Eating foods that are rich in fat can reduce activity in brain areas which are responsible for processing taste, aroma and reward.
The findings are the result of a joint study carried out by The University of Nottingham and the multinational food company Unilever.
The research provides the food industry with better understanding of how in the future it might be able to make healthier, less fatty food products without negatively affecting their overall taste and enjoyment.
This fascinating three-year study investigated how the brains of a group of participants in their 20s would respond to changes in the fat content of four different fruit emulsions they tasted while under an MRI scanner.
All four samples were of the same thickness and sweetness, but one contained flavor with no fat, while the other three contained fat with different flavor release properties.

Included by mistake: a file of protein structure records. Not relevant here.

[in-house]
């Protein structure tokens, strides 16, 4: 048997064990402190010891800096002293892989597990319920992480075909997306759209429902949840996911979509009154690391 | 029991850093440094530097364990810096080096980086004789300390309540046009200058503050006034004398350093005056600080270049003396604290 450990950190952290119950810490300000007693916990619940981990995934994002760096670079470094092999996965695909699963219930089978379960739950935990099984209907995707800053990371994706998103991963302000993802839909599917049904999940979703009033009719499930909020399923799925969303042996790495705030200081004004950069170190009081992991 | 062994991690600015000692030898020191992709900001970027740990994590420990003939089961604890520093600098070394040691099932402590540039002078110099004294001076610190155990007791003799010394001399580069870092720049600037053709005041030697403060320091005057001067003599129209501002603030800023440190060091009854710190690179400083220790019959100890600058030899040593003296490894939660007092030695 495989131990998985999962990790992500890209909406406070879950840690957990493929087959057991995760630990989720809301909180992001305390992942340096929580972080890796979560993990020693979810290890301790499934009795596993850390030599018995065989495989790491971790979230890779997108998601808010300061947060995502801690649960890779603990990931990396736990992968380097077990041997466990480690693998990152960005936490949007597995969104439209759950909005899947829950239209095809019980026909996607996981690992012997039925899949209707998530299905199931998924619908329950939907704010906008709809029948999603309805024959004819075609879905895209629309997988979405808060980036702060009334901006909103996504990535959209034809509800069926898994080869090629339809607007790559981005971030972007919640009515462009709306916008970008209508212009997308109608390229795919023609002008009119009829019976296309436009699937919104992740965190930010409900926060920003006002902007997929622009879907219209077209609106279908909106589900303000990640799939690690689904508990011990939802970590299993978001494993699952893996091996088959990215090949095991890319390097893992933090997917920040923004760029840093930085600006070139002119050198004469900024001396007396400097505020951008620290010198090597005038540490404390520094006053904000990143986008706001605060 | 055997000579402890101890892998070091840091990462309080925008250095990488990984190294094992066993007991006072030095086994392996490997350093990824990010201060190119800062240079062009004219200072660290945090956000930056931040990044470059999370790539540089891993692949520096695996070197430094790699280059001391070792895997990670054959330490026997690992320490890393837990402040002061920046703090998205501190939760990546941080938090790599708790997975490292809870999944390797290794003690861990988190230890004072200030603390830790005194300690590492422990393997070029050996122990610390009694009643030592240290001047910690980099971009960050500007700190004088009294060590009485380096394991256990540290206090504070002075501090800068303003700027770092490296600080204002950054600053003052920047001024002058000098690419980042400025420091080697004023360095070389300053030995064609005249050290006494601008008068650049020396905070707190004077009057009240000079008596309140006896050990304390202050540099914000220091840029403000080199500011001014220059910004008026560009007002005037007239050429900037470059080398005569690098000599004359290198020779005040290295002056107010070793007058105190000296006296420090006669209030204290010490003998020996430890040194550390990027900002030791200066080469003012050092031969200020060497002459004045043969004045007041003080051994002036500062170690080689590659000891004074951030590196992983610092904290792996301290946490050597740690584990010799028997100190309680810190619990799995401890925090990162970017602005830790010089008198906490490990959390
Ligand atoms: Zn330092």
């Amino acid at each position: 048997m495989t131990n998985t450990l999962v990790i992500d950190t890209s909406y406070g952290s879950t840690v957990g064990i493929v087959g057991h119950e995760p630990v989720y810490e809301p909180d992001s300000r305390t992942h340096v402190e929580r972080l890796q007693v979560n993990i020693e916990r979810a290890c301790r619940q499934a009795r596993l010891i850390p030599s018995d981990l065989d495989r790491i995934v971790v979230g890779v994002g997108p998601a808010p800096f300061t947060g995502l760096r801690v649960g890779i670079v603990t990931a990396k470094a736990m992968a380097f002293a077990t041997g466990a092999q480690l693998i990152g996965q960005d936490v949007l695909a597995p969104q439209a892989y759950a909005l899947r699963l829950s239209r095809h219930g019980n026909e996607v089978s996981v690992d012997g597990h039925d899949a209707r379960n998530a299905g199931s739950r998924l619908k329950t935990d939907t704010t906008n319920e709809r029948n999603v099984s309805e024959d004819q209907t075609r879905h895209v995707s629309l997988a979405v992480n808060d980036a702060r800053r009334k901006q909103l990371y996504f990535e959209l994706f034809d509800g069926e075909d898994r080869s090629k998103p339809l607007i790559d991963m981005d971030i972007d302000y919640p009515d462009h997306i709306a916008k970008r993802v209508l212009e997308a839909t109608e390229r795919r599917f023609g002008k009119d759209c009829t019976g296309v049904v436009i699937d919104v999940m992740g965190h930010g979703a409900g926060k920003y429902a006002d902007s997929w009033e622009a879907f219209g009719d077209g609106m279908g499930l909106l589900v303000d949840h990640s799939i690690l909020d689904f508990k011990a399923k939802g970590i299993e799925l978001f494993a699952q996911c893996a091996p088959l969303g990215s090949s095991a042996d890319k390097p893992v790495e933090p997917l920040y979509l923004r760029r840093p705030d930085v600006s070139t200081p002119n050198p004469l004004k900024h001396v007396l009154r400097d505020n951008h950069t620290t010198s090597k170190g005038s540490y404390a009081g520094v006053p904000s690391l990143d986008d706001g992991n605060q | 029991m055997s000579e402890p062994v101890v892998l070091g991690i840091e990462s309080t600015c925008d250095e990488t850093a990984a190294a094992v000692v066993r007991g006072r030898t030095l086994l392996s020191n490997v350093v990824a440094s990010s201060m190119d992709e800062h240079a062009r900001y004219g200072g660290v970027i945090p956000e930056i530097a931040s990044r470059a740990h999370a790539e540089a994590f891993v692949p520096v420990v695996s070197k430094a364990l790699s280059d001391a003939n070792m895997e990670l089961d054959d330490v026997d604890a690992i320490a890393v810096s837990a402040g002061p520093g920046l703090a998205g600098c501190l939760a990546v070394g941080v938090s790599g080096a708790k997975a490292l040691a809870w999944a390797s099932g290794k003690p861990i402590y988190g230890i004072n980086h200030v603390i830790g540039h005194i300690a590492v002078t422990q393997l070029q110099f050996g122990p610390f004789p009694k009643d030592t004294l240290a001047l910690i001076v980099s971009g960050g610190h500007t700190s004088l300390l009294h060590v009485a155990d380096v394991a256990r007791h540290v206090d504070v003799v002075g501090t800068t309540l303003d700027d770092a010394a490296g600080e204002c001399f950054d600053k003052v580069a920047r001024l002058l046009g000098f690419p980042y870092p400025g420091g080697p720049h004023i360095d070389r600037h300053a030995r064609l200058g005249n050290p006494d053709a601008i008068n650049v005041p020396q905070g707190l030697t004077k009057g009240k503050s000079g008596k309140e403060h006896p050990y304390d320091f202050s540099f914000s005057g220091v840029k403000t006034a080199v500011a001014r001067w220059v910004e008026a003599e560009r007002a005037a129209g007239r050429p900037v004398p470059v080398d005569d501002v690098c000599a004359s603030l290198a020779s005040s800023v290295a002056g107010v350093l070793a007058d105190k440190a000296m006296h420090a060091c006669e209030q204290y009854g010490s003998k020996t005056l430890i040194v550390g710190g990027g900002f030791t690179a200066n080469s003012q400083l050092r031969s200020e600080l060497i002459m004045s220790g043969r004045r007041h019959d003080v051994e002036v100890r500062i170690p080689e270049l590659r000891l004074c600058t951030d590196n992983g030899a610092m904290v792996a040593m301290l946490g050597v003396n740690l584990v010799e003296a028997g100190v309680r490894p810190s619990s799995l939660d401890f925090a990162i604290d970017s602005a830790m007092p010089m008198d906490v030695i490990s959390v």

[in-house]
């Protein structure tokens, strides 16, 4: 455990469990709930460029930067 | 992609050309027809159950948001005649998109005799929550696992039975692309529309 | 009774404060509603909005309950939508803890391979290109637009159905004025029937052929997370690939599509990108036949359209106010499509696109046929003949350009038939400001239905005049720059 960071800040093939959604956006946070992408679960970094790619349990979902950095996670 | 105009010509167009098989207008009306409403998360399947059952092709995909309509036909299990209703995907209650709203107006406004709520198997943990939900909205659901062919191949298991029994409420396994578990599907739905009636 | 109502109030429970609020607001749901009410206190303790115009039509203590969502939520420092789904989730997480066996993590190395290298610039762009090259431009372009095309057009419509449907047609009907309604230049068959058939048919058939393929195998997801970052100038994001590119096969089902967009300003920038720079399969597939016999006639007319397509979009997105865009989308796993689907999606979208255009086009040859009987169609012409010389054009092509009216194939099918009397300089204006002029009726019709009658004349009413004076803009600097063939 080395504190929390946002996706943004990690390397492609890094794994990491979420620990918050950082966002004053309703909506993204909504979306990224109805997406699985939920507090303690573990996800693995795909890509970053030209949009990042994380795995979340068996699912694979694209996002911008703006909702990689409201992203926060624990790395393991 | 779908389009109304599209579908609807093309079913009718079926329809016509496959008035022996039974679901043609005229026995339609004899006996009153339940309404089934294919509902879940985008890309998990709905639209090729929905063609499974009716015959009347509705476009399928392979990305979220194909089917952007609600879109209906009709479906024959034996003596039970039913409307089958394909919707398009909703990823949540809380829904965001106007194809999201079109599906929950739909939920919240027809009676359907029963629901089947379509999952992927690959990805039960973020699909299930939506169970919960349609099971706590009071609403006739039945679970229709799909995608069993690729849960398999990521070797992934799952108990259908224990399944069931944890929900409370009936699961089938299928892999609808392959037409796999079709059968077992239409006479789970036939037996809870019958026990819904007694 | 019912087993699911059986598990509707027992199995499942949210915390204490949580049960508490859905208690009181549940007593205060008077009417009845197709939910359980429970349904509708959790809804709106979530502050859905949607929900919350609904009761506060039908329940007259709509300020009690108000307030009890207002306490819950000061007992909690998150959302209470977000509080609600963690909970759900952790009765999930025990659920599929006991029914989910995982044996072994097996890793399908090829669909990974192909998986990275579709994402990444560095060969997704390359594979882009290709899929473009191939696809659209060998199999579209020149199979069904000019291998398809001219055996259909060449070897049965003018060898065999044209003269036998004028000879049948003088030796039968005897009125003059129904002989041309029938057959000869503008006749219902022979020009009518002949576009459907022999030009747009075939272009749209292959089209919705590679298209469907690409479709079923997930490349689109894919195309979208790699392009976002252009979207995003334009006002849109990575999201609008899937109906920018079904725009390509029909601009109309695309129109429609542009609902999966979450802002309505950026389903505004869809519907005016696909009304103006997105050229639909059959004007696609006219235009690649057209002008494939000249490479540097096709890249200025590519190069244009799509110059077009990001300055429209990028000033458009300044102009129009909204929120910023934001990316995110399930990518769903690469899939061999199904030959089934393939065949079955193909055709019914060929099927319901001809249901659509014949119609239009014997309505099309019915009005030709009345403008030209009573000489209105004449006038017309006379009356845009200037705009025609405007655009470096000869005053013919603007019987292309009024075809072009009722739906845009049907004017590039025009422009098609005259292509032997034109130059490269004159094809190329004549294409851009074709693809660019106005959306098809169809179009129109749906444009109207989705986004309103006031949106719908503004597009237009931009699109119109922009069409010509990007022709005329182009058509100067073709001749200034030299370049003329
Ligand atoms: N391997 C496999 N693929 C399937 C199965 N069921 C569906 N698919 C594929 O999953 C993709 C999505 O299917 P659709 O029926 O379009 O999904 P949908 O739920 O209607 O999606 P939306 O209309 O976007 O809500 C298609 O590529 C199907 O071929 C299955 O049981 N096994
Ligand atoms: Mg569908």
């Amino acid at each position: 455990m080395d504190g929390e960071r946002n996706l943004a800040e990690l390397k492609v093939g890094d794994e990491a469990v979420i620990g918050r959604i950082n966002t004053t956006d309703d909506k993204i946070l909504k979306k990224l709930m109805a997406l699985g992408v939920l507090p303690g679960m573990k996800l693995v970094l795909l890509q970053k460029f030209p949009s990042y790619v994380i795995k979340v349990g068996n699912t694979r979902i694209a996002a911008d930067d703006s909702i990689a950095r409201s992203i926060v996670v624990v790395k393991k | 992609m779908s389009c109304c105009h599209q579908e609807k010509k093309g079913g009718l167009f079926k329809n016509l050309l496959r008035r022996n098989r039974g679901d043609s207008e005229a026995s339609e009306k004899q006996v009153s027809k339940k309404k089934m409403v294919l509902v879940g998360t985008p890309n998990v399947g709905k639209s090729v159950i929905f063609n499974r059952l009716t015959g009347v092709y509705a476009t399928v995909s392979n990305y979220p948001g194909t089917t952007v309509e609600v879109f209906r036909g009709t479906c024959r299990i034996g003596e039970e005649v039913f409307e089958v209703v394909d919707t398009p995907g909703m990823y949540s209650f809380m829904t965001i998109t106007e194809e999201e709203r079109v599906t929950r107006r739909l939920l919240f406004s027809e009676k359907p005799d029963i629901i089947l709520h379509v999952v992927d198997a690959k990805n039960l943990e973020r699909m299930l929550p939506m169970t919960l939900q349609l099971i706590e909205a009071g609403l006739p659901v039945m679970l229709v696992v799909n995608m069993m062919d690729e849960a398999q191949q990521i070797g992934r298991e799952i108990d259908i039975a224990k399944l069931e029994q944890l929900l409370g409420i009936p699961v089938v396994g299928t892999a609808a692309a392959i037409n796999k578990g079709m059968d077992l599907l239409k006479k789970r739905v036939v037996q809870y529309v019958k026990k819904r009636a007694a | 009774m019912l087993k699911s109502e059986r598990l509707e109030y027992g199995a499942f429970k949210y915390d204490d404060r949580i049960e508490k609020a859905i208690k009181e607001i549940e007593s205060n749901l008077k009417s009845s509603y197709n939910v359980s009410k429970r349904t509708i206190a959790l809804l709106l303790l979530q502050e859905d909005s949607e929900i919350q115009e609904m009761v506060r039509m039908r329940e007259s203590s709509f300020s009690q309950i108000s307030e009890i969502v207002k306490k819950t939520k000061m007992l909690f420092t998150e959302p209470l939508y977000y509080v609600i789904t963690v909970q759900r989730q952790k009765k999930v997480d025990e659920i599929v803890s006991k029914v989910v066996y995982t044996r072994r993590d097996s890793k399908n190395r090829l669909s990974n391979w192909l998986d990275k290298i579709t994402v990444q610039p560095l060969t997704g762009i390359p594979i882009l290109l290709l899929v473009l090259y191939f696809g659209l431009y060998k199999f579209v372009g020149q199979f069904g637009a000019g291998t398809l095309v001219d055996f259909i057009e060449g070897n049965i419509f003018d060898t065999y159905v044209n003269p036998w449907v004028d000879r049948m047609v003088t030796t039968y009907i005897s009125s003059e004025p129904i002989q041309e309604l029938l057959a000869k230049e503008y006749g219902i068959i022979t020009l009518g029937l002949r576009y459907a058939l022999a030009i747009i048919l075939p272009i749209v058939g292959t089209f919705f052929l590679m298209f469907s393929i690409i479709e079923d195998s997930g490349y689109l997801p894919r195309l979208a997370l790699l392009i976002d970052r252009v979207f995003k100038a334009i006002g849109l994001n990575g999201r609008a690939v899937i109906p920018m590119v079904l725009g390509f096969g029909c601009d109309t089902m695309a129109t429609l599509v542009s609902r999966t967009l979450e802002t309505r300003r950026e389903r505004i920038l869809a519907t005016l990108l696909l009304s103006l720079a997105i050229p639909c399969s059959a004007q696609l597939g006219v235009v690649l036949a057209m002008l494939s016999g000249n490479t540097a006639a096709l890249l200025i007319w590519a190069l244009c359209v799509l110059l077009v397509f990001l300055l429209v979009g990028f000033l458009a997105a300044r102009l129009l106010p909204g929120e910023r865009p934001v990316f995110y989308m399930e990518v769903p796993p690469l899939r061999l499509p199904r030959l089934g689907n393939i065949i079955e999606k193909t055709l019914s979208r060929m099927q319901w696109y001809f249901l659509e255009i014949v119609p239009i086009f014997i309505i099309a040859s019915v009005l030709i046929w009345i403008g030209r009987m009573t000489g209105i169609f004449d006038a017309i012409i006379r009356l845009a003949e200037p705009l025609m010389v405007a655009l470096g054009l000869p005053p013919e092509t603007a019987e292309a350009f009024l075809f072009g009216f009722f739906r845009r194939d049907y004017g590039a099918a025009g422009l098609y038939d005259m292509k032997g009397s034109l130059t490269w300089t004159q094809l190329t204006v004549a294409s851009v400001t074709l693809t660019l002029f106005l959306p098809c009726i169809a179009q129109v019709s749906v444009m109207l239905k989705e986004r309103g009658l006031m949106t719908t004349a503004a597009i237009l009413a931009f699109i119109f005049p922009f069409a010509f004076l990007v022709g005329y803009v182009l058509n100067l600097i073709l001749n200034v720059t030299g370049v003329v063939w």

The research found that the areas of the participants' brains which are responsible for the perception of flavor, such as the somatosensory cortices and the anterior, mid and posterior insula, were significantly more activated when the non-fatty sample was tested compared to the fatty emulsions despite having the same flavor perception.
It is important to note that increased activation in these brain areas does not necessarily result in increased perception of flavor or reward.
"This is the first brain study to assess the effect of fat on the processing of flavor perception and it raises questions as to why fat emulsions suppress the cortical response in brain areas linked to the processing of flavor and reward. It also remains to be determined what the implications of this suppressive effect are on feelings of hunger, satiety and reward," said Dr Joanne Hort, Associate Professor in Sensory Science at The University of Nottingham.
Unilever food scientist Johanneke Busch, based at the company's Research and Development laboratories in Vlaardingen, Netherlands added: "There is more to people's enjoyment of food than the product's flavor, like its mouthfeel, its texture and whether it satisfies hunger, so this is a very important building block for us to better understand how to innovate and manufacture healthier food products which people want to buy."
The research has been made available in the Springer journal Chemosensory Perception.